David Tuttle, the associate vice president for student affairs and dean of students, described the role of social media and negativity.
“These are not new things, and social media gives people a new outlet to spew hate. It’s not shocking that people are this way. The internet is just a forum for people who hate on all sorts of levels “” misogynistic, homophobic and xenophobic,” Tuttle said.
Singh explained his reaction to the hateful tweets that he received.
“It’s tough because you try not to take it personally, but these are hateful, unhappy people and so it doesn’t have to do with me in particular, but I guess what’s disheartening to know is that there are people out there who have that much anger and hatred in their hearts. That’s the sad part to me. I don’t mind the personal attacks, but thinking about how it reflects on society is kind of scary,” Singh said.
Tuttle noted that the intention of Singh’s tweet was to support Mohamed.
“Singh was obviously showing his support for the young man. Singh is a kind, gentle, bright man of integrity, and he stands up for justice in many corners. I think it was a positive statement on his behalf. In the community he’s a well-renowned expert and role model, and people look to him for leadership,” Tuttle said.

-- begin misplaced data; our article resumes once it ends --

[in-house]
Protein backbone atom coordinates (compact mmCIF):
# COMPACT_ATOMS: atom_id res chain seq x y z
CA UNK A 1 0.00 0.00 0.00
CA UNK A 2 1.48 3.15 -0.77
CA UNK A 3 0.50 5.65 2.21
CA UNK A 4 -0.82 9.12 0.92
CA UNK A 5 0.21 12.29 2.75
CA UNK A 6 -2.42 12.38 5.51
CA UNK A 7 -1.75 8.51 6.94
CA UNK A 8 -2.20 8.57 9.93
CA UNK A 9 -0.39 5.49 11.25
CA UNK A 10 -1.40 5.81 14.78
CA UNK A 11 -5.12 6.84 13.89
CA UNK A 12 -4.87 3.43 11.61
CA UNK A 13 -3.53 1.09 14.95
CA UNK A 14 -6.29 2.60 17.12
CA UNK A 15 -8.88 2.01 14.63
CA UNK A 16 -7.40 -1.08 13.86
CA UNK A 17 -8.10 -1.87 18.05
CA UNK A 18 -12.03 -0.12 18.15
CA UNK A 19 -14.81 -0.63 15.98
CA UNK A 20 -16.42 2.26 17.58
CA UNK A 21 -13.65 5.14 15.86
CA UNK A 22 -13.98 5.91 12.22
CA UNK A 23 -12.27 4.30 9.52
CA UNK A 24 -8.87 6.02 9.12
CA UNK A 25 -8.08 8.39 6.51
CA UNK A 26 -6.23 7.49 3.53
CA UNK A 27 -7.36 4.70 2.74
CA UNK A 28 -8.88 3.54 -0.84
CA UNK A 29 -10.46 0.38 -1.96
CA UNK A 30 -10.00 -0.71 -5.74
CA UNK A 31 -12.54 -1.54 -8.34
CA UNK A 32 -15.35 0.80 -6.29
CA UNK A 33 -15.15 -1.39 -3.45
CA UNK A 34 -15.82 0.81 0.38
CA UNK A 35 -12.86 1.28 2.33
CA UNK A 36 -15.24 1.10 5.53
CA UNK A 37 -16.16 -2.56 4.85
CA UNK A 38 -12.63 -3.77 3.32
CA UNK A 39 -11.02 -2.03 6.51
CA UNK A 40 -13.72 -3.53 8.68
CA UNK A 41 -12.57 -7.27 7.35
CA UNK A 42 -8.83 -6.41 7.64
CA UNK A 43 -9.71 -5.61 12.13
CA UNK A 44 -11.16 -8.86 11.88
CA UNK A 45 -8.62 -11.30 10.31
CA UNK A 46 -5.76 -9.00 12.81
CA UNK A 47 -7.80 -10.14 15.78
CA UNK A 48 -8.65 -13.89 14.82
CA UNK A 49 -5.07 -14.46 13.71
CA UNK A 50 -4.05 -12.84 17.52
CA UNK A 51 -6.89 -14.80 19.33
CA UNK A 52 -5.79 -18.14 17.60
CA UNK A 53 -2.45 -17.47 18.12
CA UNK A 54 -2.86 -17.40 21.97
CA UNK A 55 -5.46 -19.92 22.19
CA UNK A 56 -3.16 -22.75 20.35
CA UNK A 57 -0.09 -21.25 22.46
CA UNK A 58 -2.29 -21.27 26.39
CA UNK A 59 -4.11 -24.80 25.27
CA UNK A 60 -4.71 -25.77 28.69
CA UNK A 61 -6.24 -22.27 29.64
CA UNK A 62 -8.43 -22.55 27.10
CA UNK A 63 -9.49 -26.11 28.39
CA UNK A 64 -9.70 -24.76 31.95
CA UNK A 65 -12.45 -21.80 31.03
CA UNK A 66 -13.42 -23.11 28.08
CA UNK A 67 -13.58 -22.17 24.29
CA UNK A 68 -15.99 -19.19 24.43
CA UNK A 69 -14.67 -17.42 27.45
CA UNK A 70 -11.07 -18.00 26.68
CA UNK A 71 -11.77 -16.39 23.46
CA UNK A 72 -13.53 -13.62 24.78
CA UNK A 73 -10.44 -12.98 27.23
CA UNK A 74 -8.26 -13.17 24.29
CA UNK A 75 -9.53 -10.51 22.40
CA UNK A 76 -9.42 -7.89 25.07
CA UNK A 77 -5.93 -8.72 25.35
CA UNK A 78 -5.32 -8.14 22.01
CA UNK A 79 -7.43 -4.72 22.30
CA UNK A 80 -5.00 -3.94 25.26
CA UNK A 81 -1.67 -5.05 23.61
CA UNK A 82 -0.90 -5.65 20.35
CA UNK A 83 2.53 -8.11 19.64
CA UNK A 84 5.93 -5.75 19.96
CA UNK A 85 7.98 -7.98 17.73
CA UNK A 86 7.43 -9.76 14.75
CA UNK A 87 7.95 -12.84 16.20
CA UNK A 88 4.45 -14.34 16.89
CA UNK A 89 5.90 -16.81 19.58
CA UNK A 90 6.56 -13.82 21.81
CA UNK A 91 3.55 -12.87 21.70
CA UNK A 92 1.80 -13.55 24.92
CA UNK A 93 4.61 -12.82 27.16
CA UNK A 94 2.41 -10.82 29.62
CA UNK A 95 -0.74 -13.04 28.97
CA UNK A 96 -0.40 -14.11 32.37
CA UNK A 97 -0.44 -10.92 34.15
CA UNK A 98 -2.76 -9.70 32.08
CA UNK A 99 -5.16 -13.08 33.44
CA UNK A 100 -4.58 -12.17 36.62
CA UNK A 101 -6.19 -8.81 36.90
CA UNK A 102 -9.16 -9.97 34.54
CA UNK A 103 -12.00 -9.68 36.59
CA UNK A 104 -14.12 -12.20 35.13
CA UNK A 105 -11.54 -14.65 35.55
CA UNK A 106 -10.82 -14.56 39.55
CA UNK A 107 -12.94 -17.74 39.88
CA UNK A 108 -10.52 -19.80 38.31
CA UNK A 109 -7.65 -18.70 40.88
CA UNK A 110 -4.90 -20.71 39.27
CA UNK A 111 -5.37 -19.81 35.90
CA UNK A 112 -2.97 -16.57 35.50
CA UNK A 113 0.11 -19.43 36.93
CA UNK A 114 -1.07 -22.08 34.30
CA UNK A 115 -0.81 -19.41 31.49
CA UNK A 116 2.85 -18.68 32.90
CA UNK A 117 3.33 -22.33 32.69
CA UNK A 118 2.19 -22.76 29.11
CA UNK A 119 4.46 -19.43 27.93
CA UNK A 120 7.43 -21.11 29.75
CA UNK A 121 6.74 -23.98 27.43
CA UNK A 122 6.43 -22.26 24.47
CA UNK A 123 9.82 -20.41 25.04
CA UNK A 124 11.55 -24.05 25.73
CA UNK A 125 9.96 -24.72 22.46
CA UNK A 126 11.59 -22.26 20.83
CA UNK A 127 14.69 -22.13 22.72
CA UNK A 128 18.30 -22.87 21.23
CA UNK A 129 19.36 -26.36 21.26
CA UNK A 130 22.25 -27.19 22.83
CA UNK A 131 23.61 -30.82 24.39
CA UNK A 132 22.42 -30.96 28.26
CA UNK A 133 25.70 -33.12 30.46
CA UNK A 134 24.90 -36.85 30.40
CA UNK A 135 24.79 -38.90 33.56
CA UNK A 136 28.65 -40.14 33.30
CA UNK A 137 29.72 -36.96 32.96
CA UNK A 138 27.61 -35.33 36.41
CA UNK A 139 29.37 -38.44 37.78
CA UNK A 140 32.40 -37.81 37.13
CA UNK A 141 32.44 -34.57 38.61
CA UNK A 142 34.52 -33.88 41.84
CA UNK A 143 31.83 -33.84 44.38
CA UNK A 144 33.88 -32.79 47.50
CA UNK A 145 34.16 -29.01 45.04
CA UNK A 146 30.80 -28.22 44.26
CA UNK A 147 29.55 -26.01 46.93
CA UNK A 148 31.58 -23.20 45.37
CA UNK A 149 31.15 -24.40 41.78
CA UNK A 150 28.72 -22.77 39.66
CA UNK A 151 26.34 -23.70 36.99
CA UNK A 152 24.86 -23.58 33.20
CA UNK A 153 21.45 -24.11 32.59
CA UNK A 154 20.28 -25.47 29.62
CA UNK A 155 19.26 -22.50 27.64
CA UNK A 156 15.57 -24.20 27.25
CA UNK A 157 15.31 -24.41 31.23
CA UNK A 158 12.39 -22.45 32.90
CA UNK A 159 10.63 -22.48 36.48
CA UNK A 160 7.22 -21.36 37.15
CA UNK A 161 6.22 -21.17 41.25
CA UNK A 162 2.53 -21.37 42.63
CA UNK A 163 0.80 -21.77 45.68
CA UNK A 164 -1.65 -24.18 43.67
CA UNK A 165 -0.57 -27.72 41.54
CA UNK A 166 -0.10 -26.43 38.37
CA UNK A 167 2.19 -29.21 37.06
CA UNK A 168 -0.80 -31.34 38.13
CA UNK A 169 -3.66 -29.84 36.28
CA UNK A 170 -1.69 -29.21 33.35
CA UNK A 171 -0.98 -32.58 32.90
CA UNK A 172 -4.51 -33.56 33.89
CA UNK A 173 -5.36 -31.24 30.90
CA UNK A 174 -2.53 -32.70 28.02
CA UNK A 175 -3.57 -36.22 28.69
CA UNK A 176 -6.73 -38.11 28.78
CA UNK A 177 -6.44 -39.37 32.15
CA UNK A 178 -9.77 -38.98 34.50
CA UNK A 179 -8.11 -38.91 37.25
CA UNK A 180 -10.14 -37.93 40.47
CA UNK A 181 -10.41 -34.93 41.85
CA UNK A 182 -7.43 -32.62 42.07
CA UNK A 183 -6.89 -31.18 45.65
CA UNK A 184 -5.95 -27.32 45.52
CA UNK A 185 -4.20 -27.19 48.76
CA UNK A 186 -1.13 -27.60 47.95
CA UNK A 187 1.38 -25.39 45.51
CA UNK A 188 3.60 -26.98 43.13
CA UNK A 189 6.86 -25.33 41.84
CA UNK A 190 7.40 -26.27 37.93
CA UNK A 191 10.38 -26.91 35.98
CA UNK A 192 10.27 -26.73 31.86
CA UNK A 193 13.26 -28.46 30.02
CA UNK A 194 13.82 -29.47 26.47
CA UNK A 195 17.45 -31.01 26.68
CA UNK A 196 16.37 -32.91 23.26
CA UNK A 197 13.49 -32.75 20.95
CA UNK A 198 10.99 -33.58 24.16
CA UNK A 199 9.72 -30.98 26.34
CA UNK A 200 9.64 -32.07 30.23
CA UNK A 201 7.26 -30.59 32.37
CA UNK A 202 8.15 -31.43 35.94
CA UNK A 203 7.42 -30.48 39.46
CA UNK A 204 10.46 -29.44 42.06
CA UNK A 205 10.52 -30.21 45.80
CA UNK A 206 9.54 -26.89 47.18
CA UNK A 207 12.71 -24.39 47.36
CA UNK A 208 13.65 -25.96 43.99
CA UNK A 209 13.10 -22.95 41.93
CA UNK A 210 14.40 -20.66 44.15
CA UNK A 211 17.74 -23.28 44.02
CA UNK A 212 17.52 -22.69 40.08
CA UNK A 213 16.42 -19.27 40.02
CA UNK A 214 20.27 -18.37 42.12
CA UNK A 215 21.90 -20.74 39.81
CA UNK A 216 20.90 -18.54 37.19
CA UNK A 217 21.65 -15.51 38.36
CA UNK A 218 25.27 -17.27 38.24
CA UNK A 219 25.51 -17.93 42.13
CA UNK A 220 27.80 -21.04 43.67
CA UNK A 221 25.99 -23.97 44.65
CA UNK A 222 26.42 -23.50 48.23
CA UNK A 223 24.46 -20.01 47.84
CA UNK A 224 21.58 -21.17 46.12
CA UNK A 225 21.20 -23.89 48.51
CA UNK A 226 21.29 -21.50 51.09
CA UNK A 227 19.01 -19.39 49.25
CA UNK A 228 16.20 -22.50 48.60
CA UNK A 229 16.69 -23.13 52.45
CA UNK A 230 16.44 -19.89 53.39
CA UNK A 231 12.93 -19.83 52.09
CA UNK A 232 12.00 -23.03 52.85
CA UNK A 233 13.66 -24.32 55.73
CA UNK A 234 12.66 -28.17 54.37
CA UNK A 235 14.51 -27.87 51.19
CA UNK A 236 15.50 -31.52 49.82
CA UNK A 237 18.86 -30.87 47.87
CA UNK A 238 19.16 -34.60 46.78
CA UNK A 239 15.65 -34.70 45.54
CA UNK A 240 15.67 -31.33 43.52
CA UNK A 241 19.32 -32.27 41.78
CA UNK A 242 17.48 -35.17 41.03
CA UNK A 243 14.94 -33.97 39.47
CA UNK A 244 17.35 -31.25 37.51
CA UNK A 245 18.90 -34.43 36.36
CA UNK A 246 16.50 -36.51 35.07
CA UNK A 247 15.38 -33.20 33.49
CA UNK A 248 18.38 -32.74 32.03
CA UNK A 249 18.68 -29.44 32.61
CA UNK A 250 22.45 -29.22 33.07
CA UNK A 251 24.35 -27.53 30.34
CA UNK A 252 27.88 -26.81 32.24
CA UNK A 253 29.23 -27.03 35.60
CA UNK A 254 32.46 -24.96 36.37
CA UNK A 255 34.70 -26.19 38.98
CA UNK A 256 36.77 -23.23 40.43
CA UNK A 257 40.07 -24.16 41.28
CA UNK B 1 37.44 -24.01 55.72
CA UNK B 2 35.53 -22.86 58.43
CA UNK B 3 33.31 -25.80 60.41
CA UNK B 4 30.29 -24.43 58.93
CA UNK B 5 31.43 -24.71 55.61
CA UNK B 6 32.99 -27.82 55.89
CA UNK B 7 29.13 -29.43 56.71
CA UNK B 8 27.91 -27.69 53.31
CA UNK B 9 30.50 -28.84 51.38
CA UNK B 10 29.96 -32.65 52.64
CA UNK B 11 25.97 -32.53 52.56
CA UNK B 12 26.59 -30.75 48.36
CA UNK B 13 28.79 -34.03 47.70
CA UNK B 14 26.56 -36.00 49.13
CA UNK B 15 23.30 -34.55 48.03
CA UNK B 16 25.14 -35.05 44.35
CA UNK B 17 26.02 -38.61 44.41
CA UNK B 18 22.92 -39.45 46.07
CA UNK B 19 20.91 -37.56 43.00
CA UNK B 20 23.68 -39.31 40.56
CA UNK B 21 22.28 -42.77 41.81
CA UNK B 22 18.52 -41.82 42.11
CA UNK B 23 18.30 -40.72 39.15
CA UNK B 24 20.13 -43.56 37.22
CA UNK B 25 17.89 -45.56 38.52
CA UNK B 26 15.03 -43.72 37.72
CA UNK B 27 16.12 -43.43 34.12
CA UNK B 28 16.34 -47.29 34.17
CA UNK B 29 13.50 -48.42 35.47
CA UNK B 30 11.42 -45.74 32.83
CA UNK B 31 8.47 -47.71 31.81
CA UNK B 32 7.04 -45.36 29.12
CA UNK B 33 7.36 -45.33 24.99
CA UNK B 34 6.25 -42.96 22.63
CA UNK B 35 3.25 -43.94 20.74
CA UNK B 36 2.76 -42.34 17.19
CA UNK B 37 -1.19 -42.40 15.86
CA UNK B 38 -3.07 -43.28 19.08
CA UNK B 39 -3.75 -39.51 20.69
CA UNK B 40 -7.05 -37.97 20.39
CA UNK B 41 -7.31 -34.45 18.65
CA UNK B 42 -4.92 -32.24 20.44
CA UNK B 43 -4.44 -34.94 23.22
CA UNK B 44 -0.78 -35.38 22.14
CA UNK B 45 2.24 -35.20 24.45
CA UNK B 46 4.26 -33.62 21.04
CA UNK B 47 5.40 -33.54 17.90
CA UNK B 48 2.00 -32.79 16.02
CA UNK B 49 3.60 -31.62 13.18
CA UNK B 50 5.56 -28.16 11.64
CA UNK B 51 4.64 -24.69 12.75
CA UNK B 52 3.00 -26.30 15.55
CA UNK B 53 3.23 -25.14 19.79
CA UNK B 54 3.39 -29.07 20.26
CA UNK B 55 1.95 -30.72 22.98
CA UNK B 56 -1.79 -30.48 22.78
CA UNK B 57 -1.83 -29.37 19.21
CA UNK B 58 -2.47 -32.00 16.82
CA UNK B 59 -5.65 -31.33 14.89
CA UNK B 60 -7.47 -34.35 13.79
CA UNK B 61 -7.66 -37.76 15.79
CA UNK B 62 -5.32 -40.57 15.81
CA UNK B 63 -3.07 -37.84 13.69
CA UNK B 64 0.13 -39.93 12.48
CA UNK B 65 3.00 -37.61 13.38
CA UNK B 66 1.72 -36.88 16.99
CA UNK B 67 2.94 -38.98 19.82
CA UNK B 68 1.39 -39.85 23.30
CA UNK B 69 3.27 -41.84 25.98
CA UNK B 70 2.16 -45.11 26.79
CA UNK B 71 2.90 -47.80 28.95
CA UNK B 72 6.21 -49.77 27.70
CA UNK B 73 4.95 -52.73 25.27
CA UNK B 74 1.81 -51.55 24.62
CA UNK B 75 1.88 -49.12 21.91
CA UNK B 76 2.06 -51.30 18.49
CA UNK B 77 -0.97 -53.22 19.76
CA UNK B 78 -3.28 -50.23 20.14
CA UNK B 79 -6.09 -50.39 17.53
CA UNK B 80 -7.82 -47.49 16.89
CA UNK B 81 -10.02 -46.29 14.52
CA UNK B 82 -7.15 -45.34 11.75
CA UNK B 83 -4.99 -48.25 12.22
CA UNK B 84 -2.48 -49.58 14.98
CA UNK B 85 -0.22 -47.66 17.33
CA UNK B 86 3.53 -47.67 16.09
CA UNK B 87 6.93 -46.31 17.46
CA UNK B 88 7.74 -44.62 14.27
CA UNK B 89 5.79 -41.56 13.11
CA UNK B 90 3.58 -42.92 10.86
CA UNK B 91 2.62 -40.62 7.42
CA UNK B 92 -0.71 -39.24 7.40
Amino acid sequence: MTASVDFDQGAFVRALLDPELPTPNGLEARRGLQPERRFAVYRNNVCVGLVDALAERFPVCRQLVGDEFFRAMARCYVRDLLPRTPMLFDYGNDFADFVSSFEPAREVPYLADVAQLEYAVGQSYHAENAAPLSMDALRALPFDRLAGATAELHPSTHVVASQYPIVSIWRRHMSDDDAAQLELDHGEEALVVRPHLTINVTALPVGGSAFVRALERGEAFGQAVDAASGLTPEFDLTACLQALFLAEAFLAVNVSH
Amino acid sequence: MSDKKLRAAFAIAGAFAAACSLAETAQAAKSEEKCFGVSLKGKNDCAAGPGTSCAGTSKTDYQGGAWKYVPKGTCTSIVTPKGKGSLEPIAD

Tuttle added that no one deserves the negative treatment that Singh received.
“I think the truth is that it doesn’t matter what the clock said, it doesn’t matter that Singh is a terrific person in all regards and it doesn’t matter what people from off-campus say. We shouldn’t feel like, “˜Well if you knew Singh you’d be nicer to him.’ Because nobody deserves this,” Tuttle said.
Mohamed’s story is a teaching moment for the United States, according to Singh.
“My goal with things like this is that whether we like it or not, discrimination is a fact in our modern society. And I feel like we have a responsibility to make sure that moments like these serve some purpose,” Singh said. “And so it does create a teaching moment. We talked about the Ahmed Mohamed case in my classes, so there’s a teaching moment for the classroom. It’s also a teaching moment for the country.”